¨ Rolling in calibres (shape rolling)

Long products are steel products that include bar, rod and structural products that are "long", rather than "flat". Structural shapes such as bars of various cross-sections, channel sections, I-beams etc. are produced by passing the stock through a number of pairs of specially designed rolls. Grooves in the roll surface enable the forming of a very diverse range of solid shapes. Figure 5.27 shows only a few examples. 

  Fig 5.27: Examples of rolled products

One sub-classification within Calibre Rolling is based on cross-sectional symmetry as follows:

-     longitudinal rolling sections with two or more axes of symmetry

-         longitudinal rolling sections with one axis of symmetry

-         longitudinal rolling asymmetrical sections

-         other rolling techniques (non-longitudinal rolling)


Longitudinal rolling


For successful rolling of shapes with a good surface quality, it is important to achieve the appropriate plastic flow of the processed material in the roll grooves to avoid overfill and flow related defects such as laps and fins. It is also important to estimate accurately the roll separating force and roll torque. Shape rolling belongs to the most complicated process for optimisation. It is not easy to make and maintain rolls of complex geometry; there is also the emphasized problem of roll wear. In an attempt to avoid complicated roll geometry, sophisticated mill configurations have been developed leading to the broad application of so-called universal mills (combinations of horizontal and vertical stands). The application of universal mills allows the employment of simple roll geometry.

Fig 5.28: Typical universal roll configuration for rolling I-beams and channel sections [42, 96]

Fig 5.29: Plain rolls for rolling universal beams [42] (adjusted from Gonterman Paipers Co. Catalogues) 

However, contemporary trends indicate that grooved rolls will continue to be used, especially at the breakdown stages of rolling, while in the case of asymmetric (complicated) sections, calibre rolls are used readily along the whole production line. 

Fig 5.30: The outline of a modern rolling technique [42, 466] 

Fig 5.31: Grooved rolls for rolling a complex   “z-piling” section [42] (adjusted from Gonterman Paipers Co. Catalogues) 





Fig 5.32: Top view of the front end of an intermediate rolled product at the early stage of rolling a 200 mm channel section 

Fig 5.33: Different systems for rolling channel sections

Mill stands used for section rolling can be grouped according to the number of installed rolls as follows:


-    two high mill

-    three high mill

-    four high mill, etc

-    tandem mill

Fig 5.34  a) Two-high mill, b) three-high mill, c) four-high mill, d) tandem mill, e) four-high with work rolls and support rolls, f) six-high with work rolls and support rolls, g) cluster mill and h) planetary (orbital) mill (adjusted from [442])


Another classification of mill stands is based on the stage of the fabrication process:


-  Breakdown mill stand serves to reduce the cross-section of the initial solid via a minimum number of passes.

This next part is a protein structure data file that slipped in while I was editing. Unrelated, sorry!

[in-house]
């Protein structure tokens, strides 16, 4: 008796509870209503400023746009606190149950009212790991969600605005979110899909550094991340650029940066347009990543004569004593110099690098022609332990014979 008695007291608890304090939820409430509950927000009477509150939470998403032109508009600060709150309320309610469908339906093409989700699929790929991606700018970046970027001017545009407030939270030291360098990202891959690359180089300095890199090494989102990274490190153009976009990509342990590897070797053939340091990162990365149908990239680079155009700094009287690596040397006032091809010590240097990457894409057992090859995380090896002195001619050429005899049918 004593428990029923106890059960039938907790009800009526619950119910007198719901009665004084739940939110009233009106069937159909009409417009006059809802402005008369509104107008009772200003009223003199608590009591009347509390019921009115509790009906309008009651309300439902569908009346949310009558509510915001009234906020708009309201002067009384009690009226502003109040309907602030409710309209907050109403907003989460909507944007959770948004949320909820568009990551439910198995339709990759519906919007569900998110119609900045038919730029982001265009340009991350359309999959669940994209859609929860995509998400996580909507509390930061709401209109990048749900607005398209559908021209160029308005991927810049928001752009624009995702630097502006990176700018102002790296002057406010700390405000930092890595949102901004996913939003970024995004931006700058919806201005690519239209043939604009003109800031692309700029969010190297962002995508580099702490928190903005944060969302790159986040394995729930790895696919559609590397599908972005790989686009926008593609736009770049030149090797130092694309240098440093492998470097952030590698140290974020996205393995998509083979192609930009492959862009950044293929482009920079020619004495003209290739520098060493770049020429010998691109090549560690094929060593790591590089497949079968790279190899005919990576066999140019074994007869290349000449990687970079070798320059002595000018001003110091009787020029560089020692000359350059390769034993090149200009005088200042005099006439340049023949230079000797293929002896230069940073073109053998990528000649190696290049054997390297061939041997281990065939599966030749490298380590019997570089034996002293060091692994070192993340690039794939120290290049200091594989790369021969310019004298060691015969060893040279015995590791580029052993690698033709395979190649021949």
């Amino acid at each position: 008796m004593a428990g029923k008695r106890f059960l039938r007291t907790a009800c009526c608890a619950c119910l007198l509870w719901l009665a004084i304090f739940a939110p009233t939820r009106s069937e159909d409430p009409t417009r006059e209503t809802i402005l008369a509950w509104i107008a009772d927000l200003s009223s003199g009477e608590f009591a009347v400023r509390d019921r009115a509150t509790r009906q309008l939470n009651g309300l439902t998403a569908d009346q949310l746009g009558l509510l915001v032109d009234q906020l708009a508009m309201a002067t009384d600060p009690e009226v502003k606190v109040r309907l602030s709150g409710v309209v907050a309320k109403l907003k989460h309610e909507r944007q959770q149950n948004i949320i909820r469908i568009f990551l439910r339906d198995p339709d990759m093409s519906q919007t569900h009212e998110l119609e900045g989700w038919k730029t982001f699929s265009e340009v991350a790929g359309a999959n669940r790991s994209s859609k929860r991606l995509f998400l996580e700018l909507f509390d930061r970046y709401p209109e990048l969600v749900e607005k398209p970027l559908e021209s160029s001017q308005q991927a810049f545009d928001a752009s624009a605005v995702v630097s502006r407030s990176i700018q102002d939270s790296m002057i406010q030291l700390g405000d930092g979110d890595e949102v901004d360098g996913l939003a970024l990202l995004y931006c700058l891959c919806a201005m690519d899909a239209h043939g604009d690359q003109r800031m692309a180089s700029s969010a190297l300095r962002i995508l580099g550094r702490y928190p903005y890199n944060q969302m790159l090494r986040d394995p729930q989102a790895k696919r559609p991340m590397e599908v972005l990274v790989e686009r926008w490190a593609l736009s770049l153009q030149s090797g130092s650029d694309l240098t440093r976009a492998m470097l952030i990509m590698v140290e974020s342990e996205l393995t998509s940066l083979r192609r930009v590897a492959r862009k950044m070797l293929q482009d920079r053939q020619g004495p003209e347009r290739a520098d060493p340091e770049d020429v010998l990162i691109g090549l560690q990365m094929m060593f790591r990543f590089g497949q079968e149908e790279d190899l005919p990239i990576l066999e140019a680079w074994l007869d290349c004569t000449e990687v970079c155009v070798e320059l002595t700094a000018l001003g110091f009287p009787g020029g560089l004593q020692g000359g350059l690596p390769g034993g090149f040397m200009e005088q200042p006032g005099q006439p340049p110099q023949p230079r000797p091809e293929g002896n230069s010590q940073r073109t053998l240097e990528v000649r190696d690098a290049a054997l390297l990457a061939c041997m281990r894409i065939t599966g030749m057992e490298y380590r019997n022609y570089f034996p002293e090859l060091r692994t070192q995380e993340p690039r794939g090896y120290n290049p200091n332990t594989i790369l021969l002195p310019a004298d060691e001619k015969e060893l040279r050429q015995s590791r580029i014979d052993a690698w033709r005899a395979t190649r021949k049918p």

-  Roughing (intermediate) mill stands are necessary to change the cross-section from rectangular to intermediate cross-section; the non-uniformity of reduction of the parts of section is the highest in the roughing calibres.


-  Finishing mill stand imparts only slight and uniform reduction to rolled sections; the final calibre delivers the outgoing hot cross-section and surface of the finished product.


Based on the configuration of mill stands, rolling mills can be classified as follows:

-         Open train

-         Various “zig-zag” and “cross-country” configurations

-         Continuous mill

-     Combinations of the above options



Other rolling processes


These classes of rolling processes utilise rolling process to manufacture spheres, tori, tubes and various bent structures.


In ring rolling, a small-diameter, thick ring is expanded into a larger-diameter. The ring is placed between two rolls, (one is driven).  The reduction in thickness is compensated for by an increase in the diameter of the ring. A great variety of cross-sections can be hot or cold rolled with shaped rolls.


The advantages of ring rolling, compared with other processes for making the same part, are short production runs, material savings, close tolerances, and favorable grain flow direction. Typical applications of ring rolling are large rings for rockets and turbines, gearwheel rims, ball and roller bearing races.

                                                   Fig 5.35: Ring rolling 




Fig 5.36: Ball Mill: production of steel balls by the skew-rolling process [229] 

Ball-rolling mills are designed for producing ball-mill balls, for example 40 to 125 mm diameter, with production capacity 5 to 21 t/h.


Another inventive solution shown in Fig 5.37 enables the production of hollow sections (e.g. tubes and rings) combined with bending about the longitudinal axis.  This makes rolling an extremely feasible process for shaping materials of sufficient ductility and plasticity, e.g. steels, Al and Cu alloys etc.

           Fig 5.37: Tube rolling [268]


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